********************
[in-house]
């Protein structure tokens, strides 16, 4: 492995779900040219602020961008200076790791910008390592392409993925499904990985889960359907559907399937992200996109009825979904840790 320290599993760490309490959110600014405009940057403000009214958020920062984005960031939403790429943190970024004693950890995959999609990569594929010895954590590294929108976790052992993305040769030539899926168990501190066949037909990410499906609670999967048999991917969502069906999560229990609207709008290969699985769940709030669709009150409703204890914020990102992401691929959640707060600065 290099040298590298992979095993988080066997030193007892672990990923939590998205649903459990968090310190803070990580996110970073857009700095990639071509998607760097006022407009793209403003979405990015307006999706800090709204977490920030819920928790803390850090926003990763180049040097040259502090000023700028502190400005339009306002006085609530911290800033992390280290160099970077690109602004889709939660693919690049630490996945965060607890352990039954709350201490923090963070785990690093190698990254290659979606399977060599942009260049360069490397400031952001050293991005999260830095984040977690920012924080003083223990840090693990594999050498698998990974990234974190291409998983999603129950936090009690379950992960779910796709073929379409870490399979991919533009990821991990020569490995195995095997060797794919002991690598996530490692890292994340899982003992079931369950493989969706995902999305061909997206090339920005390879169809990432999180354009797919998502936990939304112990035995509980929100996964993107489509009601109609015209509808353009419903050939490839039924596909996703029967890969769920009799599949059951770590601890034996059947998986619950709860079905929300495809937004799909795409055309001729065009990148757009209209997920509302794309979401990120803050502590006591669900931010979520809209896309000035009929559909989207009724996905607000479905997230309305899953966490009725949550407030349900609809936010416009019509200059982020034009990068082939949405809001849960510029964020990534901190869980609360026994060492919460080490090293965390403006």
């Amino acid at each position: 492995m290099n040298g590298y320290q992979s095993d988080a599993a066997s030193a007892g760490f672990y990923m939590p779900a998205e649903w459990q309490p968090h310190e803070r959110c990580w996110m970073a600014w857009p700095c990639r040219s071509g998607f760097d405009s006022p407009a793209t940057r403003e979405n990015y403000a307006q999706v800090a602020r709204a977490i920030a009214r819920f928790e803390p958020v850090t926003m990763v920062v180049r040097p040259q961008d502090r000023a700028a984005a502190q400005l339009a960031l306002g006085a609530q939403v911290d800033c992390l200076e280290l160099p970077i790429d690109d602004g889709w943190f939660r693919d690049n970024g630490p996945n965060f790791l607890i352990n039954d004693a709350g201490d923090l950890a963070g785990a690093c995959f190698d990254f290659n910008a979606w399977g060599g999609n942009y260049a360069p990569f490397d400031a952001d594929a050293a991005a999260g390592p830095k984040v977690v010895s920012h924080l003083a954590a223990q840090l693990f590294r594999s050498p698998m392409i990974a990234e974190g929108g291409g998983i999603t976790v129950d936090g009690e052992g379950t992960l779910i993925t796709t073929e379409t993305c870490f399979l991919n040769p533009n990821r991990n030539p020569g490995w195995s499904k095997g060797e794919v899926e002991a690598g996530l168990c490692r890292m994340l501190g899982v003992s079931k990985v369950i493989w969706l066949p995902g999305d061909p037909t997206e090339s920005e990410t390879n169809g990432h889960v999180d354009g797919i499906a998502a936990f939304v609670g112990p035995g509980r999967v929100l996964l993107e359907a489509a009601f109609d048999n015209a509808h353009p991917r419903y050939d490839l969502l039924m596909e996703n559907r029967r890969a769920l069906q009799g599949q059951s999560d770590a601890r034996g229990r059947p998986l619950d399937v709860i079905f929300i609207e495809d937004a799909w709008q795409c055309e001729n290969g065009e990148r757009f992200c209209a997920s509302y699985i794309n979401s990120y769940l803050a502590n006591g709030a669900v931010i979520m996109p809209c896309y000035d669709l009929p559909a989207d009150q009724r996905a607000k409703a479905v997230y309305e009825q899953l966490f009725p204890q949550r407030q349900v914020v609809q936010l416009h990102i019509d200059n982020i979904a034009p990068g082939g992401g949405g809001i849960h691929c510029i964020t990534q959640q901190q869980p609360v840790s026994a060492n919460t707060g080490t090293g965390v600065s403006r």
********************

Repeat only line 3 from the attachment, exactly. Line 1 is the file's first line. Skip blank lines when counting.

């Amino acid at each position: 492995m290099n040298g590298y320290q992979s095993d988080a599993a066997s030193a007892g760490f672990y990923m939590p779900a998205e649903w459990q309490p968090h310190e803070r959110c990580w996110m970073a600014w857009p700095c990639r040219s071509g998607f760097d405009s006022p407009a793209t940057r403003e979405n990015y403000a307006q999706v800090a602020r709204a977490i920030a009214r819920f928790e803390p958020v850090t926003m990763v920062v180049r040097p040259q961008d502090r000023a700028a984005a502190q400005l339009a960031l306002g006085a609530q939403v911290d800033c992390l200076e280290l160099p970077i790429d690109d602004g889709w943190f939660r693919d690049n970024g630490p996945n965060f790791l607890i352990n039954d004693a709350g201490d923090l950890a963070g785990a690093c995959f190698d990254f290659n910008a979606w399977g060599g999609n942009y260049a360069p990569f490397d400031a952001d594929a050293a991005a999260g390592p830095k984040v977690v010895s920012h924080l003083a954590a223990q840090l693990f590294r594999s050498p698998m392409i990974a990234e974190g929108g291409g998983i999603t976790v129950d936090g009690e052992g379950t992960l779910i993925t796709t073929e379409t993305c870490f399979l991919n040769p533009n990821r991990n030539p020569g490995w195995s499904k095997g060797e794919v899926e002991a690598g996530l168990c490692r890292m994340l501190g899982v003992s079931k990985v369950i493989w969706l066949p995902g999305d061909p037909t997206e090339s920005e990410t390879n169809g990432h889960v999180d354009g797919i499906a998502a936990f939304v609670g112990p035995g509980r999967v929100l996964l993107e359907a489509a009601f109609d048999n015209a509808h353009p991917r419903y050939d490839l969502l039924m596909e996703n559907r029967r890969a769920l069906q009799g599949q059951s999560d770590a601890r034996g229990r059947p998986l619950d399937v709860i079905f929300i609207e495809d937004a799909w709008q795409c055309e001729n290969g065009e990148r757009f992200c209209a997920s509302y699985i794309n979401s990120y769940l803050a502590n006591g709030a669900v931010i979520m996109p809209c896309y000035d669709l009929p559909a989207d009150q009724r996905a607000k409703a479905v997230y309305e009825q899953l966490f009725p204890q949550r407030q349900v914020v609809q936010l416009h990102i019509d200059n982020i979904a034009p990068g082939g992401g949405g809001i849960h691929c510029i964020t990534q959640q901190q869980p609360v840790s026994a060492n919460t707060g080490t090293g965390v600065s403006r």